Amid the general climate of ignorance and hostility, the Martha’s Vineyard Times published a few nasty homophobic letters from a fellow on the Cape. Partly in response, some 26 of us brave souls gathered at the Wooden Tent in 1991 (IIRC) to form the Island Lesbian and Gay Association. The attendees were pretty evenly divided between men and women. As we went around the circle introducing ourselves (first names only), it seemed that half the women were named Kathy. When Lansing Bailey introduced himself as Kathy, everyone cracked up. No one present will ever forget it.

For several years ILGA held regular potluck gatherings. Some members marched in Boston’s Gay and Lesbian Pride parade behind an ILGA banner made (I believe) by ally Tom Hodgson. For the first time ever, island residents and visitors could find lesbian and gay contact info in the almanac section of The Island Book. Dan Waters and Hal Garneau put out a classy newsletter called, appropriately enough, Stone Walls. They were also responsible for the two ILGA T-shirts shown in this post.

In late 1993, two fathers attempted to get two kids’ books about gay families pulled from the Oak Bluffs School library. Over the next several months this spawned several contentious meetings and letters to the editor. In January 1994 I helped organize a Banned Books reading that packed Wintertide Coffeehouse. Using the list of banned and challenged books published annually by the American Library Association, about 20 of us read from our favorites. The late Ken Miner, minister of Trinity United Methodist Church in the Campground, read the David and Jonathan story from the Bible. The Oak Bluffs school committee eventually decided to keep the books on the shelves.

That spring, the short-play festival at the Vineyard Playhouse included Susan Miller’s “It’s Our Town Too,” a poignant riff on Thornton Wilder’s classic Our Town in which the parents of the young people who grow up to marry are a gay couple and a lesbian couple.

In the years following, the Vineyard’s year-round demographics changed enough that for many all of the above may seem like ancient history. My novel The Mud of the Place is set in the late 1990s, but its roots are earlier in the decade. One character refers to the attempted book banning. The closet plays a key role in the plot. Readers sometimes ask me for reassurance: “That couldn’t happen today, could it?”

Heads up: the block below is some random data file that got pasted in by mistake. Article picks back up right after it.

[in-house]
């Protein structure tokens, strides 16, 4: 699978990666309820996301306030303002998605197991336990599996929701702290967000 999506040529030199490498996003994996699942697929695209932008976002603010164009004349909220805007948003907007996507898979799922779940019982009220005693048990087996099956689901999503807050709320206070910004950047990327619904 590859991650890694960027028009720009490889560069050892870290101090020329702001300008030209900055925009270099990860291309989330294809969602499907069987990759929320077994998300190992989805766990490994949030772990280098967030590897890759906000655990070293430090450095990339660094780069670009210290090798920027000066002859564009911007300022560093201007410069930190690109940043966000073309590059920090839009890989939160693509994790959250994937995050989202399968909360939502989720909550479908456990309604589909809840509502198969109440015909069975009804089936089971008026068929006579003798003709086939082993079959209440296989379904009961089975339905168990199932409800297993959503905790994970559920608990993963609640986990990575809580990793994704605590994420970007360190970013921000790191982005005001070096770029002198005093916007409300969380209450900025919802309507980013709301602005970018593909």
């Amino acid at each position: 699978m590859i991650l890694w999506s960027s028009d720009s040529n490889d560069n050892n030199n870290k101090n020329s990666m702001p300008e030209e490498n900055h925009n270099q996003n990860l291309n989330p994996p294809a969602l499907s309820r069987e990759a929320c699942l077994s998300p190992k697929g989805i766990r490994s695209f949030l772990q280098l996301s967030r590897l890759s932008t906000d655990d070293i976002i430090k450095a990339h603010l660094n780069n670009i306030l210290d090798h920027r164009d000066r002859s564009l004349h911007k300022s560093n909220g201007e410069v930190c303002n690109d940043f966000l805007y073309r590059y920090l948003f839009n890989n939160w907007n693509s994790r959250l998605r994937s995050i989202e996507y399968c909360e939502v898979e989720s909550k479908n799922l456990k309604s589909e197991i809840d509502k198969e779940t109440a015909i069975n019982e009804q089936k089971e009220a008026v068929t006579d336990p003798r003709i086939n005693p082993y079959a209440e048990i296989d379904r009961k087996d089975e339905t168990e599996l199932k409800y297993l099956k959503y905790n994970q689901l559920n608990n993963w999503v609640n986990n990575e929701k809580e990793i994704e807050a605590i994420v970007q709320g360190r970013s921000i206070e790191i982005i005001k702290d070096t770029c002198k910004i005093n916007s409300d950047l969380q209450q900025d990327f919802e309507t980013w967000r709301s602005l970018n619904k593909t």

To which I reply: “Probably not in the same way, but there are always things we don’t dare discuss in public, and the fear of being thrown out of family or community never goes completely away.”

 

No man is an Island Lesbian

One of the cleverest T-shirt slogans ever — “No man is an Island Lesbian (& Gay Association of Martha’s Vineyard)” — but back in the day I only wore it off-island.

 

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When I’m 64

That would be today, and for the next 364 days until I turn 65.

I love birthdays on Facebook. People from all the nooks, crannies, and corners of my life check in with birthday greetings and remind me of all the worlds I’ve wandered through and the amazing people I’ve met. This makes me think of all the amazing people I’ve never met and probably will never meet, which makes me think that the world is probably going to make it after all, even if I sometimes have my doubts.

On my timeline I’ve posted a few photos from way back when, waaa-aa-aaay back when. No one alive today knew me then. Both my parents are dead, my four uncles likewise, and since I’m the oldest of four, my siblings either weren’t born yet or were too young to remember.

I was an only child for 16 months. I don’t remember that either.

Come to think of it, I didn’t know me then either , but at least I have the pictures.

RSS & SS 1951My father, Robert Shaw Sturgis (better known as Bob), graduated from architectural school a few days after I was born. I didn’t know what an architect was. He didn’t know what he was in for.

CMS & SS 1952 sm